Used Honda Jazz (Mk3, 2015-2020) review - What’s it like to drive?

Keen drivers won’t find many thrills here, but the Honda is easy to drive and comfortable. The engine choice is very limited

The Jazz has never been particularly exciting to drive, and this version is no exception. Yet with light controls, compact dimensions and excellent visibility the Honda is a doddle to place on the road and inspires confidence on crowded city streets. The engine choice is limited, but the two petrol units are smooth and relatively efficient.

Engines and performance

The 1.3-litre i-VTEC petrol engine delivers its maximum power output at higher revs than rival cars with turbocharged engines. It provides 101bhp at 6,000rpm, but just 123Nm at 5,000rpm.

Performance is therefore leisurely, with the quickest 1.3-litre Jazz – the manual S model – taking 11.2 seconds to do 0-62mph before going on to a 118mph maximum. All manual Jazz models with this engine have the same top speed, but when dealing with low horsepower, every added gram of weight affects acceleration. As a result, stepping up from S to SE specification with its 15-inch alloy wheels adds a tenth to the 0-62mph time (11.3 seconds), while the EX takes 11.5 seconds to do the same sprint.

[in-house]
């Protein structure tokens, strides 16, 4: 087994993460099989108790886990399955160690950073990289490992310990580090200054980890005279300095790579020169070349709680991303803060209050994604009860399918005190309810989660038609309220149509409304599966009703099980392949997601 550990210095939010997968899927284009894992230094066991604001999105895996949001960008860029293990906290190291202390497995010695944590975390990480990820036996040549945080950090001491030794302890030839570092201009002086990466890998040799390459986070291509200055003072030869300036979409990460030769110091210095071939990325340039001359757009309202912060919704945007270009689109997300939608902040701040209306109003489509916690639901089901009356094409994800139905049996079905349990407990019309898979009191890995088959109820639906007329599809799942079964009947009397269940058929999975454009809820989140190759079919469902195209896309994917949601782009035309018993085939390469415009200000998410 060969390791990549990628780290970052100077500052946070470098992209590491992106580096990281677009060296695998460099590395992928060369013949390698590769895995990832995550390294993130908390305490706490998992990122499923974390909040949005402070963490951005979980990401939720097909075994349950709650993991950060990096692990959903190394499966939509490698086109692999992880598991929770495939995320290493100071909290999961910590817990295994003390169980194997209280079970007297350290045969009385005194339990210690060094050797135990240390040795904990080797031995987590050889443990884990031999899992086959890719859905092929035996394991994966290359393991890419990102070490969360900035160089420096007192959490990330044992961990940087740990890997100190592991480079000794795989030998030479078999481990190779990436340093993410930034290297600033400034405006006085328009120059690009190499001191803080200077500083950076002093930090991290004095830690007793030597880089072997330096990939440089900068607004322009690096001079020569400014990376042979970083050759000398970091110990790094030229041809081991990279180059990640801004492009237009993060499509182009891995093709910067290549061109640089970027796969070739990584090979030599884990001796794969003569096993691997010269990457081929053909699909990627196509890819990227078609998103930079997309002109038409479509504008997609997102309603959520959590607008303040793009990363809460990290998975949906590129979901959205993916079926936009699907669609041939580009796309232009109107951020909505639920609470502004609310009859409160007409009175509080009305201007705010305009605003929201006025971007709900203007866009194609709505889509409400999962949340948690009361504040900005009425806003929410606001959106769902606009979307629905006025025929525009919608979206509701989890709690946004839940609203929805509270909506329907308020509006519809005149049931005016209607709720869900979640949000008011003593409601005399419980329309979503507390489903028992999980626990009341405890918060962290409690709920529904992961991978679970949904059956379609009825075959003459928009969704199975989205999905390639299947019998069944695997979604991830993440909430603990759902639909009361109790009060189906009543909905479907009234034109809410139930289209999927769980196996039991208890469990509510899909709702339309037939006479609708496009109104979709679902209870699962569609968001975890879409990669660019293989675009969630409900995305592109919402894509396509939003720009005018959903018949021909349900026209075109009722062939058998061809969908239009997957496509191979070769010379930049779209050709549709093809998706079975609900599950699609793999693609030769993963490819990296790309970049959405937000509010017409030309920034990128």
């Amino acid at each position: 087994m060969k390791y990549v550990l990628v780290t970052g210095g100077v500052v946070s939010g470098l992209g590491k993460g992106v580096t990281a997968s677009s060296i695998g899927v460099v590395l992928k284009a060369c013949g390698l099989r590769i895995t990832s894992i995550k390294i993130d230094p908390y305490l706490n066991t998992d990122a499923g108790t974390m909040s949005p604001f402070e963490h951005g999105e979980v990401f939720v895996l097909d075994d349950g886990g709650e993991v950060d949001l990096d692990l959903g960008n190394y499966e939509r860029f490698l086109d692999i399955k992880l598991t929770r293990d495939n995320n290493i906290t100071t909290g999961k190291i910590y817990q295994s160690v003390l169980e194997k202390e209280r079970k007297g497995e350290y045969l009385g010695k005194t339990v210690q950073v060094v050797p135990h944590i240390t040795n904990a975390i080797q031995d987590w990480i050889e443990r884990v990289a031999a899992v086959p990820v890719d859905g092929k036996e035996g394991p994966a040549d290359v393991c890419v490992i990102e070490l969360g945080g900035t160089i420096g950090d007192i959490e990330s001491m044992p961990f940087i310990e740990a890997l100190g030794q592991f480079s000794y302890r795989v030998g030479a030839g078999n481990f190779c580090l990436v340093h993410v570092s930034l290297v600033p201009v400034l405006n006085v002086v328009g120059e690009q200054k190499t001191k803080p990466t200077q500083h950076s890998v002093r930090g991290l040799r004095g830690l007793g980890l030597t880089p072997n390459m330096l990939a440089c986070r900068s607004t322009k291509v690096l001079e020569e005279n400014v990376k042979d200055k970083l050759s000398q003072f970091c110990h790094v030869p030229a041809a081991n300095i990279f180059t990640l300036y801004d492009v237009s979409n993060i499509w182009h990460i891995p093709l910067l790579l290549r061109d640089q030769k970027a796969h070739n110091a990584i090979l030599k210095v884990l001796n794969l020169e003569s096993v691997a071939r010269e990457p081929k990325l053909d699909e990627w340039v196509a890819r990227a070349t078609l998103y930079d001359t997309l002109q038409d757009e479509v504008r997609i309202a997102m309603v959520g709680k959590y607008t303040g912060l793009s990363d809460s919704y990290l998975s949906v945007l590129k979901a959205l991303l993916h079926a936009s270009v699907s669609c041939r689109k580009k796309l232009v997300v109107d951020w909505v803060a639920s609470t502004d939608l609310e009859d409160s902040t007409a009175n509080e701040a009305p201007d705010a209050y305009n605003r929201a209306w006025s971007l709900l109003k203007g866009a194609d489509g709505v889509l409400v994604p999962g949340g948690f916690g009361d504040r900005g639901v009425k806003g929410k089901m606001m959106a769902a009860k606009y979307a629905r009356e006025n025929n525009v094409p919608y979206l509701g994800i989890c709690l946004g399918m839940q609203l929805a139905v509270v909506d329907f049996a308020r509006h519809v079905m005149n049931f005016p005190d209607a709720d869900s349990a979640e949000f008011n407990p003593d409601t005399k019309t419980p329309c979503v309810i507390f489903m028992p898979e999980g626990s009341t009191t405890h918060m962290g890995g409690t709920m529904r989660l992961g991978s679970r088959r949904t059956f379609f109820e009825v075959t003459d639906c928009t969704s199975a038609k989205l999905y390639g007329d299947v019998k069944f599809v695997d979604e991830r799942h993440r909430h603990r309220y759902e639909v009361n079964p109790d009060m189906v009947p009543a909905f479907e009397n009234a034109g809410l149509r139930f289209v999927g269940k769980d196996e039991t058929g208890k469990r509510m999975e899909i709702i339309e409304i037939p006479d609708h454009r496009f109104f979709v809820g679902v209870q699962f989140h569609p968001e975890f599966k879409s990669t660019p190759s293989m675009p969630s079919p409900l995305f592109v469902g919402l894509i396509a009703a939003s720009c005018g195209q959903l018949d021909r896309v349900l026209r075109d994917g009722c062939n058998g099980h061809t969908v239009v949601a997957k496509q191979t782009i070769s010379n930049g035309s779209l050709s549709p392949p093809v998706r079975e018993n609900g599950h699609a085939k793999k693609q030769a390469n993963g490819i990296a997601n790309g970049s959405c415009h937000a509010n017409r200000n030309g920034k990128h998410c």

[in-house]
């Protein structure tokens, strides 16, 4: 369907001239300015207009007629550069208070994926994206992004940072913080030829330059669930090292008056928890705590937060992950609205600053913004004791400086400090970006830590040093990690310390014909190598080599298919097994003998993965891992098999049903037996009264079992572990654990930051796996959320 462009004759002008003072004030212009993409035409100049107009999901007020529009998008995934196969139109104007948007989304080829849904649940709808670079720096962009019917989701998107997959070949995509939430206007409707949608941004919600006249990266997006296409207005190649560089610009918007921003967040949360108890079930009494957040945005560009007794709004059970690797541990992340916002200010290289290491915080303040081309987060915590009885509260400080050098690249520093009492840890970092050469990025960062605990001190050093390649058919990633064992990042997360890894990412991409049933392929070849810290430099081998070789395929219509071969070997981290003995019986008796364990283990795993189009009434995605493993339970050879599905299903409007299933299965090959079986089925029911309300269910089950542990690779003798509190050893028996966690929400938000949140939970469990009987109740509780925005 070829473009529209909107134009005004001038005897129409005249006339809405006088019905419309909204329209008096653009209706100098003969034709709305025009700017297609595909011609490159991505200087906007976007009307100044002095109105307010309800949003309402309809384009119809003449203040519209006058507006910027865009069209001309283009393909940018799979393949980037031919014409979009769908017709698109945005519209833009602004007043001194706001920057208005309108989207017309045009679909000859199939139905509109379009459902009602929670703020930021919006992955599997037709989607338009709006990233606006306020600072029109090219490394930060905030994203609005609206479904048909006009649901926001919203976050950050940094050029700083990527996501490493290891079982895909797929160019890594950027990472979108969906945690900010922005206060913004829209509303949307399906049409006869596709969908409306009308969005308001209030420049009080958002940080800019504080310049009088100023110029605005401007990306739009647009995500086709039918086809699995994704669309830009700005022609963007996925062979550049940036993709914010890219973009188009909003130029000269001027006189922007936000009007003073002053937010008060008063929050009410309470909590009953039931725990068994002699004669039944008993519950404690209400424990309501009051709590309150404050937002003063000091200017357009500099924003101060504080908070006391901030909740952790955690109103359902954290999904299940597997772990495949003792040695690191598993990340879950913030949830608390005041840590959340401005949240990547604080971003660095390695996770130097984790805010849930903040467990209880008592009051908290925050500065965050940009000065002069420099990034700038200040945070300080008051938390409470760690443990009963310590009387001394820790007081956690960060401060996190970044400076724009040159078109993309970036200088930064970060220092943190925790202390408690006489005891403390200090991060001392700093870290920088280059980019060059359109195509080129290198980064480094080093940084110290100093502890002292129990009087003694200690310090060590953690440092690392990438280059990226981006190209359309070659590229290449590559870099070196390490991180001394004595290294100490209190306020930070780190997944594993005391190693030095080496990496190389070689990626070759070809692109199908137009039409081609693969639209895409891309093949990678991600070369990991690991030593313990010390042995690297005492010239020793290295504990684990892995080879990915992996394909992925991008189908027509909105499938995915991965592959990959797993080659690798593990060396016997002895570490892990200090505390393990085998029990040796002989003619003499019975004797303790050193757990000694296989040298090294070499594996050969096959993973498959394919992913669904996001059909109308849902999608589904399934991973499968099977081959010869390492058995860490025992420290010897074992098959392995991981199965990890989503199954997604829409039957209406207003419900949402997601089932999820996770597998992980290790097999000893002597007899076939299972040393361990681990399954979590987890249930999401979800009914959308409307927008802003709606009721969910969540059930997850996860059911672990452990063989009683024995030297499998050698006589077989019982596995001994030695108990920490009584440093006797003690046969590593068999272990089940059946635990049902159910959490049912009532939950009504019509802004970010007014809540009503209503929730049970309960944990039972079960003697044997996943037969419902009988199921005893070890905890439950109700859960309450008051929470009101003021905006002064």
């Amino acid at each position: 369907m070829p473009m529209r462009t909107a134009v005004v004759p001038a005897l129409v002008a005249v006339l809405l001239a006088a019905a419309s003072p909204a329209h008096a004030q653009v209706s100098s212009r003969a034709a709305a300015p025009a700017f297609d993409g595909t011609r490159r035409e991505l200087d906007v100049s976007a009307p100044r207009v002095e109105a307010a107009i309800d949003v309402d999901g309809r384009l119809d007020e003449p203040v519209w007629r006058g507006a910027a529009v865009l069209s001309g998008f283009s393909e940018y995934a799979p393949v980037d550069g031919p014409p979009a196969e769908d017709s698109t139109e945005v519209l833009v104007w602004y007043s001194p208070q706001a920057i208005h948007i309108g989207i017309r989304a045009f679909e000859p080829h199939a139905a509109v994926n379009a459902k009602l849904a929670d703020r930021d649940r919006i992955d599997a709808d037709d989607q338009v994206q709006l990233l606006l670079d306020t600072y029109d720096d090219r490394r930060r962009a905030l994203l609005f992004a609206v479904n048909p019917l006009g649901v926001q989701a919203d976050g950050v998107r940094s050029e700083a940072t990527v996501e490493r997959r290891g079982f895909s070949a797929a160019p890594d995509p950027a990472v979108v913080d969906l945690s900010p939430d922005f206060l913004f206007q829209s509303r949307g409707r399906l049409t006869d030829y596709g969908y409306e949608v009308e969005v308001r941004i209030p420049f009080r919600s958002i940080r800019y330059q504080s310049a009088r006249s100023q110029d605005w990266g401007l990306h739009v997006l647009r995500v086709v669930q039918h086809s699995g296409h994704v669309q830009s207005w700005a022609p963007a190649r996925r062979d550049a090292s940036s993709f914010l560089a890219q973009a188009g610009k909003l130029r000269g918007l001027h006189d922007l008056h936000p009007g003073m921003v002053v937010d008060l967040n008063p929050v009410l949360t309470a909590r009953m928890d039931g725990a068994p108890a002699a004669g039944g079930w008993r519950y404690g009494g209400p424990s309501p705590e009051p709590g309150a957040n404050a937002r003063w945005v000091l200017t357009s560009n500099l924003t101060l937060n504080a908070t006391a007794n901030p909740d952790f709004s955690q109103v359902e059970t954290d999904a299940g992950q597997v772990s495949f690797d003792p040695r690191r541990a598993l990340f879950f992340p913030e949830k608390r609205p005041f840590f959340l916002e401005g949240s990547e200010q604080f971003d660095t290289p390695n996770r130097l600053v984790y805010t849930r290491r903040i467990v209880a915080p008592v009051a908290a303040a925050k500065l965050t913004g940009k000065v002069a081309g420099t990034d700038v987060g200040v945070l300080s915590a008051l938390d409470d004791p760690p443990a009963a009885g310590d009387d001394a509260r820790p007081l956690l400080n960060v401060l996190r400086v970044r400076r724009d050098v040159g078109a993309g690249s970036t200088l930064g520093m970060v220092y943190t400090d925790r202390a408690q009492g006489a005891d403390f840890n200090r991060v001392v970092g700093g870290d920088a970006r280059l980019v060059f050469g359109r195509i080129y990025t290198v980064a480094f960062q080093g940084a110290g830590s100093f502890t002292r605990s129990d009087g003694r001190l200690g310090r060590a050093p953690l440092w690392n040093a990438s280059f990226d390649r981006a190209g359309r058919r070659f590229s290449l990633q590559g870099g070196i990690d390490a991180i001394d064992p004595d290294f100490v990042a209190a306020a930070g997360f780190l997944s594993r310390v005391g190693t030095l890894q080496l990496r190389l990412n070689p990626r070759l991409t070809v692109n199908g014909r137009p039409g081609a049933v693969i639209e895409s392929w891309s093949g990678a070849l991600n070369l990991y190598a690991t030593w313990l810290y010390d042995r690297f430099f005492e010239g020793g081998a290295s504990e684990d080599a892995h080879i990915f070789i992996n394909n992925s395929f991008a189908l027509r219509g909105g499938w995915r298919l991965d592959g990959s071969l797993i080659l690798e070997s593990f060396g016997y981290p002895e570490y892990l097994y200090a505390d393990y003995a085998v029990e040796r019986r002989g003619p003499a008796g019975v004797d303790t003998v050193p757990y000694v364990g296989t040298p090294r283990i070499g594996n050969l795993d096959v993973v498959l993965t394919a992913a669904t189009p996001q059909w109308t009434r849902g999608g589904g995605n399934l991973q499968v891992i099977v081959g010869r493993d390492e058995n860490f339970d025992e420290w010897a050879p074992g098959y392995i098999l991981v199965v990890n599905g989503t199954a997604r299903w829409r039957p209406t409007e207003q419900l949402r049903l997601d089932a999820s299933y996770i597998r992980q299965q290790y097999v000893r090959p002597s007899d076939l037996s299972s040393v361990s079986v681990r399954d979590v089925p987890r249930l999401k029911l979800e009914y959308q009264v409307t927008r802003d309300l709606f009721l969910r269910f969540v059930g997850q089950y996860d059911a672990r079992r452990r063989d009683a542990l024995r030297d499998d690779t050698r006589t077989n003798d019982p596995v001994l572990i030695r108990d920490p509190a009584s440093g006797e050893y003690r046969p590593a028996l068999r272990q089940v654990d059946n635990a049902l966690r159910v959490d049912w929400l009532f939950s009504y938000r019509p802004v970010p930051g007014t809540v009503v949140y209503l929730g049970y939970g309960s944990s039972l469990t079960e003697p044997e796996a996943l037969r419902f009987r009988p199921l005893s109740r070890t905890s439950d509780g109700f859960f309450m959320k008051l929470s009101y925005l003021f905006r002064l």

The CVT, which has an eco focus, slows the Jazz even further. All automatic models can only hit 113mph flat out and the 0-62mph times for the S, SE and EX models are 12.0, 12.2 and 12.3 seconds respectively.

We haven't been bowled over by the CVT auto gearbox, so we’d avoid it unless you absolutely have to have an automatic, because it’s an unpleasant operator; the six-speed manual is much better. Honda knows how to do manual transmissions, and the Jazz's change is light, engaging and sweet.

If you want a quicker Jazz, you have to go for the 128bhp 1.5-litre engine and Sport trim. This is enough to get the car from 0-62mph in just under nine seconds, but it has much the same character as the 1.3, in that its peak power and torque only arrive pretty high in the rev range, so you need to work the engine hard to ensure that it's always working at its best.

On the road

Road and wind noise are well suppressed on the third-generation Jazz thanks to extra sound deadening in the wheelarches and behind the dash, and the revised suspension means there’s less body roll in the corners. However, the engines are noisy when they're worked hard – which they need to be a lot of the time.

The Jazz’s steering is light but doesn’t offer much feel or feedback, while the suspension filters out poor road surfaces admirably, although the Sport certainly has a firmer feel to it. As a result, the chassis is relatively stable – but only up to a point. The Honda is more at home cruising at a relaxed gait or nipping in and out of city streets, where the light steering helps manoeuvring in tight spots. There are plenty of rivals, such as the SEAT Ibiza and Ford Fiesta, that are more involving and rewarding to drive.

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